The Metro Atlanta Urban Farm, Atlanta, Georgia

Since opening the Metro Atlanta Urban Farm (MAUF) in 2008, founder Bobby Wilson has been committed to growing and giving. "As soon as COVID-19 was announced, almost in tandem with the outbreak in Atlanta, MAUF became a designated Emergency Food Relief Station, providing everything from baby food and formula to frozen meats and vegetables," he tells us. Production on the farm today includes naturally grown fruits and vegetables, as well as eggs harvested by organically fed chickens and roosters. "MAUF was started with a vision to help alleviate the disparities in nutrition, health, and wellness in historically marginalized communities and among people of color," he explains.

Rise & Root Farm, Chester, New York

As a community gardener and board member of the New York Botanical Gardens and New York City Community Garden Coalition, Karen Washington worked with Bronx neighborhoods to turn empty lots into community gardens. In 2014, she opened Rise & Root Farm in Chester, New York, where she continues to work with community gardens and urban farms in New York City and beyond to cultivate a stronger, healthier local food economy. Today, she is one of four women who co-own the farm.

Soilful City, Washington, D.C.

Xavier Brown started urban farm and garden Soilful City with a mission to cultivate fresh, nutritious fruits and vegetables for under-resourced locals in the metro D.C. area. Along with growing produce, the farm partners with other grassroots organizations to create sustainable urban agricultural projects throughout the community to help build stronger, healthier neighborhoods.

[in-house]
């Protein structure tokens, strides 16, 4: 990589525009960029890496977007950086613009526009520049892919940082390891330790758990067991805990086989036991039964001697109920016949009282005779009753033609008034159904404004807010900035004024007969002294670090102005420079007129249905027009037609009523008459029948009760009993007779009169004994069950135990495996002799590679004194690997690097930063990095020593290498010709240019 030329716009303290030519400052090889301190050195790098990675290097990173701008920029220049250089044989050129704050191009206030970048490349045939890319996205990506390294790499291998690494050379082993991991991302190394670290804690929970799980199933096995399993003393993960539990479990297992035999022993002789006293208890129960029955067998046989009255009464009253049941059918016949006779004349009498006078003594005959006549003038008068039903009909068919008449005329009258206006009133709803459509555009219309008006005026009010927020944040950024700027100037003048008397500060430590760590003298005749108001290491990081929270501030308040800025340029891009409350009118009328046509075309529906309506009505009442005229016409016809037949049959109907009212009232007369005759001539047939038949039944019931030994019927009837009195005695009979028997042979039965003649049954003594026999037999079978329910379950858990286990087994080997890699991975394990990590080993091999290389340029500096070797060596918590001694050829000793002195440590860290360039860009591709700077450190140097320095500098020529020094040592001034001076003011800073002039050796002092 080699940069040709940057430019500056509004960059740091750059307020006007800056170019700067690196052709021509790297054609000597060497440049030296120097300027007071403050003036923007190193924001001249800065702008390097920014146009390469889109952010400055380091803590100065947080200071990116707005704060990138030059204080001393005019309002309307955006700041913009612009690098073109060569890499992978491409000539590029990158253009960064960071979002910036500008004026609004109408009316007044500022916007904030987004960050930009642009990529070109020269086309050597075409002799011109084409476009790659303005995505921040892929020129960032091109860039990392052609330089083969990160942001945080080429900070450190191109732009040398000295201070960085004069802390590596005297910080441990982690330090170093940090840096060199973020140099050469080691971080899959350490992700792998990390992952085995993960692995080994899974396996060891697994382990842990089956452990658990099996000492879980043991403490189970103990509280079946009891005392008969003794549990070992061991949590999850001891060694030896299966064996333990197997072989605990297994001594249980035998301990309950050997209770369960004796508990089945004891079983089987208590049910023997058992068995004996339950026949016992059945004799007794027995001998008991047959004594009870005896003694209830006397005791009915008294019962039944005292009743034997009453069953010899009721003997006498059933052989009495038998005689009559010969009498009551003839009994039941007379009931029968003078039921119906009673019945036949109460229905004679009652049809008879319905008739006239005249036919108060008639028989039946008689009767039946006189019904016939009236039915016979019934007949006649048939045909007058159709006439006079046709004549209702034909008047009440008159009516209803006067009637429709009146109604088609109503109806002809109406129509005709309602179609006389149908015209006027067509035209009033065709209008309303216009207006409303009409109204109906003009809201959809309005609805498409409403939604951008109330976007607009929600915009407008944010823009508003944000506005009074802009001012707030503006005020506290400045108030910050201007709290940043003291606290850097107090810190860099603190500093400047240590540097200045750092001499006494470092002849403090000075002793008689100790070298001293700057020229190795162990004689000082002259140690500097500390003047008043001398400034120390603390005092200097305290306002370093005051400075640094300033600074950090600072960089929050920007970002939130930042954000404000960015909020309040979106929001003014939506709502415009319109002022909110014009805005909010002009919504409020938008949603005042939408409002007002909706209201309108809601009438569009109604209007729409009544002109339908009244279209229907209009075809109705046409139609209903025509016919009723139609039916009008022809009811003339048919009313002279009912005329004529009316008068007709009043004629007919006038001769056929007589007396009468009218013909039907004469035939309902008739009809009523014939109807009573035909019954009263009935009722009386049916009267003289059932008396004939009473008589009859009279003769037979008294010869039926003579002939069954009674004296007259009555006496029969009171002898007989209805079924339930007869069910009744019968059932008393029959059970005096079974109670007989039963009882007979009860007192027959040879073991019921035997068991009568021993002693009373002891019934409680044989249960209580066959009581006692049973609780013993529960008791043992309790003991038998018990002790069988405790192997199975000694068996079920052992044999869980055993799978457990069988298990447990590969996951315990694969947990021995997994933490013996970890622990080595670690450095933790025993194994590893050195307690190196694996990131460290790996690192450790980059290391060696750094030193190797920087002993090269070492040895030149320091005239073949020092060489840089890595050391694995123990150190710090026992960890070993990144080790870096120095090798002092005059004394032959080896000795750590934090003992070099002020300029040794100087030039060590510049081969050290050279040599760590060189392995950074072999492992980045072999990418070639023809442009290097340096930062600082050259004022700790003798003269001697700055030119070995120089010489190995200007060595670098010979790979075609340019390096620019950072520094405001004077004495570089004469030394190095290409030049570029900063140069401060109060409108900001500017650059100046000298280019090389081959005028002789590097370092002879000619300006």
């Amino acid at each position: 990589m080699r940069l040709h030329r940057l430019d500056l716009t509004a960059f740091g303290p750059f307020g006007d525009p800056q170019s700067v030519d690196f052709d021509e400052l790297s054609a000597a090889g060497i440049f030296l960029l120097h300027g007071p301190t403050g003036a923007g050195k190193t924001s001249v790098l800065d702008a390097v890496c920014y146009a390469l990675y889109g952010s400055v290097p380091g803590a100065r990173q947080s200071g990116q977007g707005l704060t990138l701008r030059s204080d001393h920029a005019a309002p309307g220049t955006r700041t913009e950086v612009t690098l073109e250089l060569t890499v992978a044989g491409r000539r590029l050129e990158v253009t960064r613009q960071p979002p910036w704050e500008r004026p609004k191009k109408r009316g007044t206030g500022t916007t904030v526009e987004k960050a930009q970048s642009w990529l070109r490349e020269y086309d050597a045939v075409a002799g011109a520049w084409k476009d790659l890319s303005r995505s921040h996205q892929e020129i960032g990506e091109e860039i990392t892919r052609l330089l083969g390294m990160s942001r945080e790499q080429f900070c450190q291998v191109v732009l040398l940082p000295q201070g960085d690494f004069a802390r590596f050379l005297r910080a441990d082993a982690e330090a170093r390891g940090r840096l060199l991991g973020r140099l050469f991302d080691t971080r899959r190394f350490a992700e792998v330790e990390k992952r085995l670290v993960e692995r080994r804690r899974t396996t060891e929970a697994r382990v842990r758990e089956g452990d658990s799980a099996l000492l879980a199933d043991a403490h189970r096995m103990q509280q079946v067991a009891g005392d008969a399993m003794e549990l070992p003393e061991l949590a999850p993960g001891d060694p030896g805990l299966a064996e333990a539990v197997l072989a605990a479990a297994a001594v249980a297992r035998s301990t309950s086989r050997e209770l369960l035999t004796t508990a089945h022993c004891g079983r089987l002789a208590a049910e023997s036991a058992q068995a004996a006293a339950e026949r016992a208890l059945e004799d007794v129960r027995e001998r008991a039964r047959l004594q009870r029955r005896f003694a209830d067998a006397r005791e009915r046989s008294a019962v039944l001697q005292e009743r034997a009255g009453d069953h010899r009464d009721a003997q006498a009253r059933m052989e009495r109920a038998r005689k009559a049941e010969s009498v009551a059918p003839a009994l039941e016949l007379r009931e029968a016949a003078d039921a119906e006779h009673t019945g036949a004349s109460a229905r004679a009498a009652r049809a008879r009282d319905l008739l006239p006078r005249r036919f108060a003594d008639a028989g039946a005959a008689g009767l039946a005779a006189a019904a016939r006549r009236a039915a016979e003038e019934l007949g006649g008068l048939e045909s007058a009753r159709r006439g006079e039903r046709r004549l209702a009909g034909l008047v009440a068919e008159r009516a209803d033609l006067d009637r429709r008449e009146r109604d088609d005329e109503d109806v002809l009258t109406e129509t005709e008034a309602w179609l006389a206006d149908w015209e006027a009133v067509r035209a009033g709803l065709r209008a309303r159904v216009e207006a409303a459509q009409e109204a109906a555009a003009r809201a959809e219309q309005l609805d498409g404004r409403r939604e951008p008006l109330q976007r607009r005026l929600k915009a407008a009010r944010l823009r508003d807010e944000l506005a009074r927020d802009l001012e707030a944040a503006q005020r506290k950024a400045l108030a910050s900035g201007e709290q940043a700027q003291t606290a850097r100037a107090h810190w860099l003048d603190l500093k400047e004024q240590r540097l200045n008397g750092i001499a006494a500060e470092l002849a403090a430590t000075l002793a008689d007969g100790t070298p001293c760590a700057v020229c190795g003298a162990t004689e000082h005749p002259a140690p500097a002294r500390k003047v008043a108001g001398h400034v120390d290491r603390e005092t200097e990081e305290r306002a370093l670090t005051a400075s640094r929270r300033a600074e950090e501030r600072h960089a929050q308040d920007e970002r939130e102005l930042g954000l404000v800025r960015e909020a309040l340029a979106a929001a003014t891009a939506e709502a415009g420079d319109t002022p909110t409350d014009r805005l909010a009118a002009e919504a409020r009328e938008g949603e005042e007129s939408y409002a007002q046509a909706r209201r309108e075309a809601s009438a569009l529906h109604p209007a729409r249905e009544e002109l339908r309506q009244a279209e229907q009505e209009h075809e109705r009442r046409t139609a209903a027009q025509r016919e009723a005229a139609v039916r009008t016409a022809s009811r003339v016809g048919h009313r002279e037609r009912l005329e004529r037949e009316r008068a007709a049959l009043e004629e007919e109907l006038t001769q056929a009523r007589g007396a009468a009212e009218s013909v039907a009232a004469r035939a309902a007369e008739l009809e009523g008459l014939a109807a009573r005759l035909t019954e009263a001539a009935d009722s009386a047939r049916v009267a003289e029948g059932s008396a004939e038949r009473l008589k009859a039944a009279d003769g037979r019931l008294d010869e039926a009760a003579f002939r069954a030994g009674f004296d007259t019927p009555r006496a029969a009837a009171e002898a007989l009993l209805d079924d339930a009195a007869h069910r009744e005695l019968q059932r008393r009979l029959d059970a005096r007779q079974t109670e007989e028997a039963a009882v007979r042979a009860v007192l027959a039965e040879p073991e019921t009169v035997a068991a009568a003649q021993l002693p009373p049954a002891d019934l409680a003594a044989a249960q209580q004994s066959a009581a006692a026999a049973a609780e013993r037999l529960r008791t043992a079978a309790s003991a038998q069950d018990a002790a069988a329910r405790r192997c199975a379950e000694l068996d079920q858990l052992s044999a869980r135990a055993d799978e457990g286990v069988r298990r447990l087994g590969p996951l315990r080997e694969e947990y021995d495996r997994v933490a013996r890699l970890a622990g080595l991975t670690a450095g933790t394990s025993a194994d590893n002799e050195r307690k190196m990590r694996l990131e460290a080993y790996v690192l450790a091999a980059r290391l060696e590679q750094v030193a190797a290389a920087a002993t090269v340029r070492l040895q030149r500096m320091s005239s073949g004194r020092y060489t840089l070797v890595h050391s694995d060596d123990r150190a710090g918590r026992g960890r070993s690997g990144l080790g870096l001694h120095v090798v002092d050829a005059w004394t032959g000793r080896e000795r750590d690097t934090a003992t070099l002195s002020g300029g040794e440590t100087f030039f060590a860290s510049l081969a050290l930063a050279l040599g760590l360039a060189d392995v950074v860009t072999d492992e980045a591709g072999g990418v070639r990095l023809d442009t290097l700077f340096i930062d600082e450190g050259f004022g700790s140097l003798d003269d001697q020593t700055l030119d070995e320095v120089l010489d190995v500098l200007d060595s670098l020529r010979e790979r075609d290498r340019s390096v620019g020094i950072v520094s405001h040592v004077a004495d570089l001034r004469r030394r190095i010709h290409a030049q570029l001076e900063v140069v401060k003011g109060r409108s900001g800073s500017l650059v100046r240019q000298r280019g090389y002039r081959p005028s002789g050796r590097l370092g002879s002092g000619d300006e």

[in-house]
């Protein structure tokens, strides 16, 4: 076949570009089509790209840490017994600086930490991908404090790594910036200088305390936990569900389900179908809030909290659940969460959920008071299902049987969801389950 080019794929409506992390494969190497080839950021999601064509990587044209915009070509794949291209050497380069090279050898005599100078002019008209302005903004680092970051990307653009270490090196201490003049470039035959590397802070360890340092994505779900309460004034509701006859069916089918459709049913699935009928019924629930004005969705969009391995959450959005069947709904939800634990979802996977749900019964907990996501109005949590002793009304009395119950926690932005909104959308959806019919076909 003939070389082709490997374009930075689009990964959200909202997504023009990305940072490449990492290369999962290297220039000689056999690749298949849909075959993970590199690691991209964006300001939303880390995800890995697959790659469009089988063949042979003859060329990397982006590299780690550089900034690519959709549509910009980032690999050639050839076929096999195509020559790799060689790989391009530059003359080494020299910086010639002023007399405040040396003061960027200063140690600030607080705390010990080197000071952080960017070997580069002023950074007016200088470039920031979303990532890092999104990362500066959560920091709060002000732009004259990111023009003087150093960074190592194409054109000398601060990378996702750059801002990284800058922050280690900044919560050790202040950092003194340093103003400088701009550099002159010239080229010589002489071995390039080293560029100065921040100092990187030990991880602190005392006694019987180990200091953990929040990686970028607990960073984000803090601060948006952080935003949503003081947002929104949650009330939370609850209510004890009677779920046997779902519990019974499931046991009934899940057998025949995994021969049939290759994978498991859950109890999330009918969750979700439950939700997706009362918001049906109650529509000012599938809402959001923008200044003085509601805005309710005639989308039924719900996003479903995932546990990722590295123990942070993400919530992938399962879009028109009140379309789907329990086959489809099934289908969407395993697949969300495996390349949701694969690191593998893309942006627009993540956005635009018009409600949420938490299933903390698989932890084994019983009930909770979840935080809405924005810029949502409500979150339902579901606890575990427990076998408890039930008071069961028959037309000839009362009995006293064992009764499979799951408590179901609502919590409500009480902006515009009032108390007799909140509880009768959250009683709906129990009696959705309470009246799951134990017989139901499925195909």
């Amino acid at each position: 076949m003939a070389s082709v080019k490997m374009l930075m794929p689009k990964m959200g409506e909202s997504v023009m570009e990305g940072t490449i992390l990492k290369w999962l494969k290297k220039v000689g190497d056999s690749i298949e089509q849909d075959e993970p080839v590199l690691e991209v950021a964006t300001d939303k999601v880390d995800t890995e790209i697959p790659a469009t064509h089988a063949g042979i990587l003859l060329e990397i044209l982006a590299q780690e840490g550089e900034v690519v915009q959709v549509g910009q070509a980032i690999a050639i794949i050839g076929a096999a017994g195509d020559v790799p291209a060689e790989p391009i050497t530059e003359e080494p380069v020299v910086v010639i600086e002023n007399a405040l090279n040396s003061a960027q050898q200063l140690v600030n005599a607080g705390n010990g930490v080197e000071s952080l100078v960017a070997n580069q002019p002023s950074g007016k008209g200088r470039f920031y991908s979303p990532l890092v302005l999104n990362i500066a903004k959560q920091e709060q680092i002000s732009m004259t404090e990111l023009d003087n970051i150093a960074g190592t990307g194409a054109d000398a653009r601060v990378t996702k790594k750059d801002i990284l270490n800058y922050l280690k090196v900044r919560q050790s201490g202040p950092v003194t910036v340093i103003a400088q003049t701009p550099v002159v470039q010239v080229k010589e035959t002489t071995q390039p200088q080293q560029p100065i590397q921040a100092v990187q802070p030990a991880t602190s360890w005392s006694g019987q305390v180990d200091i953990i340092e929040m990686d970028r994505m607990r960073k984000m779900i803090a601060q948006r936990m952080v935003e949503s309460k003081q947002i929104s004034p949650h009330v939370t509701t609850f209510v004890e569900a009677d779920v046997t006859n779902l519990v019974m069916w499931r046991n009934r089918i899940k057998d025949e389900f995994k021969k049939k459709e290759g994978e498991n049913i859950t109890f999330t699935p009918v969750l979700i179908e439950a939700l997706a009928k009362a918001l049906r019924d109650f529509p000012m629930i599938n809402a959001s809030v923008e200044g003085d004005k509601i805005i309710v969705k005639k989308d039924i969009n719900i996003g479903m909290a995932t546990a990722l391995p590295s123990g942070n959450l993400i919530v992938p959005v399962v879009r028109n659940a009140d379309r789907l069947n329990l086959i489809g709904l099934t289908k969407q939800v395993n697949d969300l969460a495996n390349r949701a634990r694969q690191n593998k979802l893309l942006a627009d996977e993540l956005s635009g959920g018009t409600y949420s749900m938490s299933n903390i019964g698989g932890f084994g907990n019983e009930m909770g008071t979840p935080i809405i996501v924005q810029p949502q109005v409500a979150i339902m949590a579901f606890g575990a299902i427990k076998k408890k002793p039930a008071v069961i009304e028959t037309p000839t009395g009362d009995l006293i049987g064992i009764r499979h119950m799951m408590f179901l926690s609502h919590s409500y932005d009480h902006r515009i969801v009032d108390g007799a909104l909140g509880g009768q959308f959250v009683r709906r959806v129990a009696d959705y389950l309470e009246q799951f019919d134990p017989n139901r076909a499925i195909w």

Clean Greens, Seattle, Washington

Founded in 2007 by Reverend Robert Jeffrey, Clean Greens supplies fresh, sustainably grown produce at affordable prices to low-income families in the Seattle community. In addition to farm stands in the Central District and Columbia City neighborhoods, Clean Green's team—which includes Lottie Cross, the farm's volunteer coordinator, above—offer produce through a community supported agriculture (CSA) program, where residents can purchase healthy fruits and veggies directly from the farm and have them delivered straight to their front door.

Three Part Harmony Farm, Washington, D.C.

Both an organic farmer and a social justice activist, Gail Taylor founded Three Part Home Farm in 2014 as a locally based economic model of sustainable agriculture and food distribution. Located on a two-acre parcel in northeast Washington, D.C., the farm currently works with urban farmers to cultivate a variety of vegetables, herbs, and flowers which are harvested and sold through their local CSA program.

Mother's Finest Urban Farms, Winston Salem, North Carolina

Samantha Foxx began Mother's Finest Urban Farms on two-and-a-half acres of growing space in her native North Carolina, and she went on to lease five additional acres as her venture grew. Today, the farm truly is the fruit of this mother's labor; her children play an active role in many of the farm's many operations, which include beekeeping, growing produce, and raising poultry.